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No American Indian family remains untouched by government policies of forced family separation.  
Prior to the Adoption Era (1940-1978) the progressive approach to America’s “Indian problem” was to “Kill the Indian and save the man” by shipping Native youth and toddlers to an estimated 500 federally-funded conversion schools and religious institutions (Boarding School Era: 1879-1978).  
Ratified by Congress in 1978, ICWA intended to “prevent the unwarranted removal of Indian children from their homes and to ensure that when Indian children are removed from their families, they are placed in culturally appropriate homes whenever possible.”
Forty years later, Native families continue to be torn apart through biased, often controversial, removal practices.  Nationwide, American Indian/Alaskan Native children remain 3 times more likely than white children to be placed in foster care.  In South Dakota, Native children are 10 times more likely than white children to be placed in foster care, and in Minnesota they are nearly 22 times more likely.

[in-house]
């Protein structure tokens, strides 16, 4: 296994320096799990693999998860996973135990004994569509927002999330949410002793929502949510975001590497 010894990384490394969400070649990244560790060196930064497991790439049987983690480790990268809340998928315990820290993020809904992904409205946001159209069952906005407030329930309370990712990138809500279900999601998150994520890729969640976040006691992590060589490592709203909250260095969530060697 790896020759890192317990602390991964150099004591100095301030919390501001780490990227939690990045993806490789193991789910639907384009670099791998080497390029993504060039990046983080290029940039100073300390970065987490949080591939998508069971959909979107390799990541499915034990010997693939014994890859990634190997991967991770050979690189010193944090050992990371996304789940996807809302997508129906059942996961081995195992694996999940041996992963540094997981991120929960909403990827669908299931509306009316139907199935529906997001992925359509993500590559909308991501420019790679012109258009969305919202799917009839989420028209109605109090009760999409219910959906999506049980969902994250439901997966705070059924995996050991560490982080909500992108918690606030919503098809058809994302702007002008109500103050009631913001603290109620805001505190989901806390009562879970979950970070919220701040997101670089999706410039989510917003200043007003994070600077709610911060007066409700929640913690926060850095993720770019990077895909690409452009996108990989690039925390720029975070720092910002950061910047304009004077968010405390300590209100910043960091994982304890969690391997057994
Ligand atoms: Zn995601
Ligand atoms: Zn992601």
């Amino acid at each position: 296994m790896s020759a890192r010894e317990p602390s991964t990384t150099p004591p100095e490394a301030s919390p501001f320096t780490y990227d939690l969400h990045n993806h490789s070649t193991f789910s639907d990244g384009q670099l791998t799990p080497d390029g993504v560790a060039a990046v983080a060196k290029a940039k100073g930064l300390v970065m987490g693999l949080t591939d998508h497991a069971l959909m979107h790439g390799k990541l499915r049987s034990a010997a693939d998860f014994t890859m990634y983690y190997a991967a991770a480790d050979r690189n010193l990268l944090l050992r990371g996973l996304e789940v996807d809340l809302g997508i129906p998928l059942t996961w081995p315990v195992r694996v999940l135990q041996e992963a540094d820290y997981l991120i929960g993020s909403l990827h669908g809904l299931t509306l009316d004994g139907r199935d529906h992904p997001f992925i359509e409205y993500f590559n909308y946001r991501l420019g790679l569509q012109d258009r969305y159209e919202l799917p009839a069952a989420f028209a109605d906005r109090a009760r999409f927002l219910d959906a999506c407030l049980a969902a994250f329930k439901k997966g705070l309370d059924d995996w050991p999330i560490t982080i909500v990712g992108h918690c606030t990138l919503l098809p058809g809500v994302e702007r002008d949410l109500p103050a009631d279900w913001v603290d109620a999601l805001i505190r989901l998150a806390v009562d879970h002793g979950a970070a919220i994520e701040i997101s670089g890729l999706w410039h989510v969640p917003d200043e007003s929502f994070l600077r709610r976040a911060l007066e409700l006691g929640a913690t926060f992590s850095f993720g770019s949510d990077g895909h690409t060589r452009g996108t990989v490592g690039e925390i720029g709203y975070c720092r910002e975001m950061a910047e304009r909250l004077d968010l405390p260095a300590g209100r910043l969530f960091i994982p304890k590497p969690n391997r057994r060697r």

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With Tribal Nations continuing the fight to keep Native children in Native homes, legal attacks on ICWA continue to intensify.  As recent as October 2018, a Texas Federal court deemed ICWA “unconstitutional” and, as with another controversial ICWA case in 2013 (Adoptive Couple v. Baby Girl), it is highly anticipated that this issue will work its way to the U.S. Supreme Court in the coming years.  Increased political scrutiny makes it even more important for the voices of lived experience to be elevated in the public discourse, before future generations are born into further loss.
An Era of Removal
This collective era of removal effectively displaced 25-35% of Native American youth from tribal communities nationwide by the late 1960s.  In response to the disturbing number of children disappearing from their communities, Native women, parents, and advocates banded together to collect testimony and draft the Indian Child Welfare Act (ICWA).  
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